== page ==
It won't surprise you that I woke up today with emails in my inbox from some company whose form I filled out a few days ago. It likely won't surprise you either that in that same inbox were emails from vendors whose forms I filled out months ago. Short sales sequences and long sales sequences are both the “norm” today.
One of these emails, however, was different than the others.
We've all been the recipients of automated sales sequences. Most of them annoy us.
Sales Sequences That Don't Work
Think back to the last one that bothered you.
See if all of this was true:
- They were trying to stay “present” in my inbox.
- They were “open” to meeting up shortly to talk more.
- They were formatted to look like normal emails.
- They wondered if I had any questions.
Of course there are also those special final notices that warn that if I don't respond, they're going to stop sending me email (false promise!).
These are sales sequences that don't work.
Sales Sequences That Work
But what about the ones that do work?
See if any of this is true:
- Each one layered on the last. Actual thought to the sequence.
- Each one recognized an actual pain / problem.
- Each one tried to add a connection, a resource, or context.
- Each one felt more like a conversation than an email.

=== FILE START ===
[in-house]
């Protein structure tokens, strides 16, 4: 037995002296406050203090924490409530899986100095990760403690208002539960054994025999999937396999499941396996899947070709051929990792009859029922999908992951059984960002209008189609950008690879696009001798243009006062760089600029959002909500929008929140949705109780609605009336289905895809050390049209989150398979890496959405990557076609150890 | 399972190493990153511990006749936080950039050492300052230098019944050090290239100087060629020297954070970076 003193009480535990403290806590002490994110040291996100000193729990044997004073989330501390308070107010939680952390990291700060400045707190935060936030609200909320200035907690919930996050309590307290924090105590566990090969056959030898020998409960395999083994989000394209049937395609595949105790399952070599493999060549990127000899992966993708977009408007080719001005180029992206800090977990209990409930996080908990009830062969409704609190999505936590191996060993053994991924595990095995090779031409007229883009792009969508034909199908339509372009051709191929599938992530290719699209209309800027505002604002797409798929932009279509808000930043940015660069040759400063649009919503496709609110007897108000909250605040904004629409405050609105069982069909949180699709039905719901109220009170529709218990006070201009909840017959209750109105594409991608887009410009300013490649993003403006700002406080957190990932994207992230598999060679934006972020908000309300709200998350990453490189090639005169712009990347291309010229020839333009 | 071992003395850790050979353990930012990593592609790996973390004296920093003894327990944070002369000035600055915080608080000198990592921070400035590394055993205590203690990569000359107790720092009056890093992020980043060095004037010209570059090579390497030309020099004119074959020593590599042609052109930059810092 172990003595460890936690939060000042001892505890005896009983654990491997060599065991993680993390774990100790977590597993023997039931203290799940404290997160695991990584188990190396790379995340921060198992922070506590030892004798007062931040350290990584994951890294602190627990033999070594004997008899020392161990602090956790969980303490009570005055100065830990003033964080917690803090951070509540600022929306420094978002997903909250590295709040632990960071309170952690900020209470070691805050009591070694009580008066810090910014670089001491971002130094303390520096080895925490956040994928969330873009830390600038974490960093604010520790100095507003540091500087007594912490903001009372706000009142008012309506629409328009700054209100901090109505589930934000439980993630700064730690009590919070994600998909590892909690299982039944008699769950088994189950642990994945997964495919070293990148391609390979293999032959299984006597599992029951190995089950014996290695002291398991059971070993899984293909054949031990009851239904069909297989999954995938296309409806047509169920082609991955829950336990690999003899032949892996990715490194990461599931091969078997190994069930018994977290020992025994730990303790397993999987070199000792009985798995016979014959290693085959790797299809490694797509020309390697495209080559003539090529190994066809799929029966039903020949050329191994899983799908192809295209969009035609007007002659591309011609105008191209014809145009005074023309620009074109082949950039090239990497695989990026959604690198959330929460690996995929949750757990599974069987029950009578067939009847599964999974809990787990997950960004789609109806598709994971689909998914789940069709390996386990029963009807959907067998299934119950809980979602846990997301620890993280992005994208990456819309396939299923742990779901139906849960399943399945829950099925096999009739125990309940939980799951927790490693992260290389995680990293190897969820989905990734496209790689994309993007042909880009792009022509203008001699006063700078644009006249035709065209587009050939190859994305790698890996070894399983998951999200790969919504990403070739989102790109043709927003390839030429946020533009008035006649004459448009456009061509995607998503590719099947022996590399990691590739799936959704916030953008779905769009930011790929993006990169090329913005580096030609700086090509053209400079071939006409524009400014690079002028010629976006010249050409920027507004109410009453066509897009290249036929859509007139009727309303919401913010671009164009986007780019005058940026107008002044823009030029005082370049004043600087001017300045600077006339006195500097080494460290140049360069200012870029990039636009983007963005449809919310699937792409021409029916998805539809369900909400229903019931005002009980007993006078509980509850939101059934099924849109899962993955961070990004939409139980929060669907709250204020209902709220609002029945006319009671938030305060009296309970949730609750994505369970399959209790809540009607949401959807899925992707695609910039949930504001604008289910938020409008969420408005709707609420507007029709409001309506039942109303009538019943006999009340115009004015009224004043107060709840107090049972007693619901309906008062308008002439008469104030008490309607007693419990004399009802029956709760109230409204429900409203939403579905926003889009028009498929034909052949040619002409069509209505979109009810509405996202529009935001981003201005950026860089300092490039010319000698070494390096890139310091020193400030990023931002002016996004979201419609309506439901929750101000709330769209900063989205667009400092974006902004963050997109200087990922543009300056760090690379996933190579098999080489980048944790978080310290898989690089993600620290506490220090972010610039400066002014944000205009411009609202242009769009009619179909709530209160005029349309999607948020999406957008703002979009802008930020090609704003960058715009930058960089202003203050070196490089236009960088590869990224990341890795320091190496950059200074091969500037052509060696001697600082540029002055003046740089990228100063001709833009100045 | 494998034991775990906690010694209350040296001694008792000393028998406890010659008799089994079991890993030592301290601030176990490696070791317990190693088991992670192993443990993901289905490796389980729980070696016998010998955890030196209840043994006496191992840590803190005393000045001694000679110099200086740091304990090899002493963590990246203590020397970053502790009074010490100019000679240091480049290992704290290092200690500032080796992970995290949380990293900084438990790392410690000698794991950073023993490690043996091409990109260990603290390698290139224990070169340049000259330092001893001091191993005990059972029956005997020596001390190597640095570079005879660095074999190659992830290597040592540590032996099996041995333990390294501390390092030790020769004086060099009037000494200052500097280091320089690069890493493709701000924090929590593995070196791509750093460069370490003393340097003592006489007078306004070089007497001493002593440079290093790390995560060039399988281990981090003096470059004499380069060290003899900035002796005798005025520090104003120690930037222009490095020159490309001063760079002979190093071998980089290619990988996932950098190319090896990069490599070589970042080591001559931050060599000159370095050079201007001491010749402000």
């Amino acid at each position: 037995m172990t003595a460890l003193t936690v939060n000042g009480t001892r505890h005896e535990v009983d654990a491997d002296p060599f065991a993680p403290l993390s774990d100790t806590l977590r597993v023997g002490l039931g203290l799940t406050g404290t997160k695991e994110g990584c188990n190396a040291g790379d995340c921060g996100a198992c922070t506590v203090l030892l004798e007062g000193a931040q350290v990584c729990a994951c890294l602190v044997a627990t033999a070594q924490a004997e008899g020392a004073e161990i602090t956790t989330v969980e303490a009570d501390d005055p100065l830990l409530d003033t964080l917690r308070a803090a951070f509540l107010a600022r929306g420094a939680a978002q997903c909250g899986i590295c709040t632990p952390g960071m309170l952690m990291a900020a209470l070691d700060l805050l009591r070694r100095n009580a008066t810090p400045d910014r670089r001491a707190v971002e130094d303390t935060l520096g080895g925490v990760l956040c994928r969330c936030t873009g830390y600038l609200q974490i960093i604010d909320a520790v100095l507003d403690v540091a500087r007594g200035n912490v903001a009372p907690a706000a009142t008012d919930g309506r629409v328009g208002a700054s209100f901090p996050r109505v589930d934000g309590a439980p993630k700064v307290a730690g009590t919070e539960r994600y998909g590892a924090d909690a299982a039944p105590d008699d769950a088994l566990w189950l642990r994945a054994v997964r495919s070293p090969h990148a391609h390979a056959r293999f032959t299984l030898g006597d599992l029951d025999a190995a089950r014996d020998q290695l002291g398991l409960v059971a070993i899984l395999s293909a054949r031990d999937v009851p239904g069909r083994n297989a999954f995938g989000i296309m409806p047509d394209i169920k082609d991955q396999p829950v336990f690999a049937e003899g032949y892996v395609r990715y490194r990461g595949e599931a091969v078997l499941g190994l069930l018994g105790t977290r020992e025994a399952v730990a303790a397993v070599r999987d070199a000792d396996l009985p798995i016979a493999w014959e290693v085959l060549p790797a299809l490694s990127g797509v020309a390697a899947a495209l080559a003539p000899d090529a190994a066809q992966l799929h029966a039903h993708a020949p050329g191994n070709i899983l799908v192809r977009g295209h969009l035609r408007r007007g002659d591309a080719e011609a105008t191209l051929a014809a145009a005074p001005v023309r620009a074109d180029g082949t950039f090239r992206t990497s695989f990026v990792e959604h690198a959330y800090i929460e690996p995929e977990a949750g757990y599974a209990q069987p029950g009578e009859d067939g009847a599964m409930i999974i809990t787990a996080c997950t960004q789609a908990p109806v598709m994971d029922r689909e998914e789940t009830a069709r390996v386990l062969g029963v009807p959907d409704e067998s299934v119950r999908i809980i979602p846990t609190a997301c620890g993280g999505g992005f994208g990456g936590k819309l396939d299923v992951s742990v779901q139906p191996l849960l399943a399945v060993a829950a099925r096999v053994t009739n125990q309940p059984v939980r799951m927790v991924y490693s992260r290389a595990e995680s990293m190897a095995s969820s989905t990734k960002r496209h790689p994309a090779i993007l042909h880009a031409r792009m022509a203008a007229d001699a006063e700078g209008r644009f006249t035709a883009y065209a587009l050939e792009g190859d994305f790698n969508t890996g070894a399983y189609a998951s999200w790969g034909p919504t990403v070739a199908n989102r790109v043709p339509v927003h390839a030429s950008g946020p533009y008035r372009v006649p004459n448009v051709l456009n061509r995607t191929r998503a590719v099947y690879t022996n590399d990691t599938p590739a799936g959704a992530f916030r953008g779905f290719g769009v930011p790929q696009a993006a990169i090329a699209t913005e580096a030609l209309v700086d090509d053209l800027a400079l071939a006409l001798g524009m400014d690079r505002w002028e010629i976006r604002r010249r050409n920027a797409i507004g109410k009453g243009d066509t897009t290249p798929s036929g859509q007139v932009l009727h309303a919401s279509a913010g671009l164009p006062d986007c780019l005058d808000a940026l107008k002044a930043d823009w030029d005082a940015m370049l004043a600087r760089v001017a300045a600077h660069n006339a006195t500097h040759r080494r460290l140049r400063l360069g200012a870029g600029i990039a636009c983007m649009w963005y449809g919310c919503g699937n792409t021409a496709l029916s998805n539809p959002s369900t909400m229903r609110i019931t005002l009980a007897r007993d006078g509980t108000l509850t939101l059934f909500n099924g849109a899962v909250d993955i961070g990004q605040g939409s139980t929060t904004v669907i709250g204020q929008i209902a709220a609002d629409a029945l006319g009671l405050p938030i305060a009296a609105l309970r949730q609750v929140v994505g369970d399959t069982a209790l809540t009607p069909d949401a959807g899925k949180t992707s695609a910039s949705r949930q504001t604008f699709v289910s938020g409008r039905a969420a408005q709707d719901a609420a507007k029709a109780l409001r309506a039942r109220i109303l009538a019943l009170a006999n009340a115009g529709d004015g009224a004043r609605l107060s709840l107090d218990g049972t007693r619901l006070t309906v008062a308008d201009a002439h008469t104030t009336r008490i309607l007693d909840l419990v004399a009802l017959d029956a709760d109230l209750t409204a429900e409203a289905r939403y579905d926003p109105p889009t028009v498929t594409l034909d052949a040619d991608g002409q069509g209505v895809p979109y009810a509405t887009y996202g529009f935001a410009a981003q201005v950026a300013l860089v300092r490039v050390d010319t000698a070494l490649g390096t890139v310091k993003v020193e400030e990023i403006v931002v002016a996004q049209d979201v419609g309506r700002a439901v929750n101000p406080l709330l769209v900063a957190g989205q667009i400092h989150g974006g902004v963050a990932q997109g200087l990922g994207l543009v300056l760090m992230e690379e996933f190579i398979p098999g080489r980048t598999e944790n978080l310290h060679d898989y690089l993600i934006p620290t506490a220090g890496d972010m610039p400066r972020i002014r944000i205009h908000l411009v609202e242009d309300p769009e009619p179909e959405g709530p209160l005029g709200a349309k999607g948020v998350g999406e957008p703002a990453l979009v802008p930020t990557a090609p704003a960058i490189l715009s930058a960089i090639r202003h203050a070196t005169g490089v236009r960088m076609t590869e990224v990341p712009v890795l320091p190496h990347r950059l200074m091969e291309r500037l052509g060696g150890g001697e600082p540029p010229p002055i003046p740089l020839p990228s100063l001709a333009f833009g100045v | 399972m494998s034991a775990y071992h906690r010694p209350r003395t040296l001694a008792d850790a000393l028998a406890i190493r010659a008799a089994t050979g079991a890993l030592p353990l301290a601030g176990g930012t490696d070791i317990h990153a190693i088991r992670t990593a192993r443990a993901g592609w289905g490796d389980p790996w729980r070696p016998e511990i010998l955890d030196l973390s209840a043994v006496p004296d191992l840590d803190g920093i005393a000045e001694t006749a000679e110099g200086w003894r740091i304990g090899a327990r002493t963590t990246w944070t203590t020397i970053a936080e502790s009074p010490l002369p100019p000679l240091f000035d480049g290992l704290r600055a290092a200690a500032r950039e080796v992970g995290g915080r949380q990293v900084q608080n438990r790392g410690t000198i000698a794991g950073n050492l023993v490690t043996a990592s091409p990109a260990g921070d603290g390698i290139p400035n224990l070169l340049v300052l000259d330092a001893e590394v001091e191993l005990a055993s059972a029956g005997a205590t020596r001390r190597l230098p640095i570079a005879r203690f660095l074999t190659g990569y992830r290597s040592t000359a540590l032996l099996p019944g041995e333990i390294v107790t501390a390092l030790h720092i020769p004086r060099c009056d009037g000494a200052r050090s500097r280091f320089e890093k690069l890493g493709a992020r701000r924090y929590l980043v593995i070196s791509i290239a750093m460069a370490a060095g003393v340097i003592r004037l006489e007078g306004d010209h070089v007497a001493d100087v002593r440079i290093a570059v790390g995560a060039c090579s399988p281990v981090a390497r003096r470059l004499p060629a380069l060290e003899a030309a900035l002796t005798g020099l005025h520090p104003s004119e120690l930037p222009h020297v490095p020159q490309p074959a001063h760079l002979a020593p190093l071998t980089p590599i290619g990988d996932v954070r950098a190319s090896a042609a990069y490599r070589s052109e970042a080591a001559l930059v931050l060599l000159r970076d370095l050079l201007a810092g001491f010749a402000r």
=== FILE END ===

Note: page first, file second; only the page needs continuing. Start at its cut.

They work because they don't feel as automated, even if they are. They don't feel as cold, even though they're sent by strangers.
What's the Difference?
I think there are three differences worth mentioning.
The first is that no email sent is a waste of time. They don't say, “Just checking in to see when you'd like to chat.” That's a fast recipe for going in the trash and getting all the rest of your emails tossed in the same way.
The goal of each email is clear. The value is verifiable. You may or may not love it, but you won't hate it. Because it's not wasting your time.
The second is that each email is targeted. I've told you, more than once, about the power of micro-segments. The same is true when you're crafting emails for sales sequences. You don't want to use examples that don't make sense to me. You want to leverage case studies that match my experience so that I can understand the value immediately.
The third is that they're not all the same. The one I got in my inbox this morning, which caused me to think about all of this, had sent me an email about a key feature, another came with a testimonial about a customer like me, and today's was a case study in my space. The variety keeps me opening and reading. The value keeps me from throwing them away.
So here's my two questions for you:
- Are you sending email sequences that help warm up customers?
- If so, are you sending sequences that work, or that don't?
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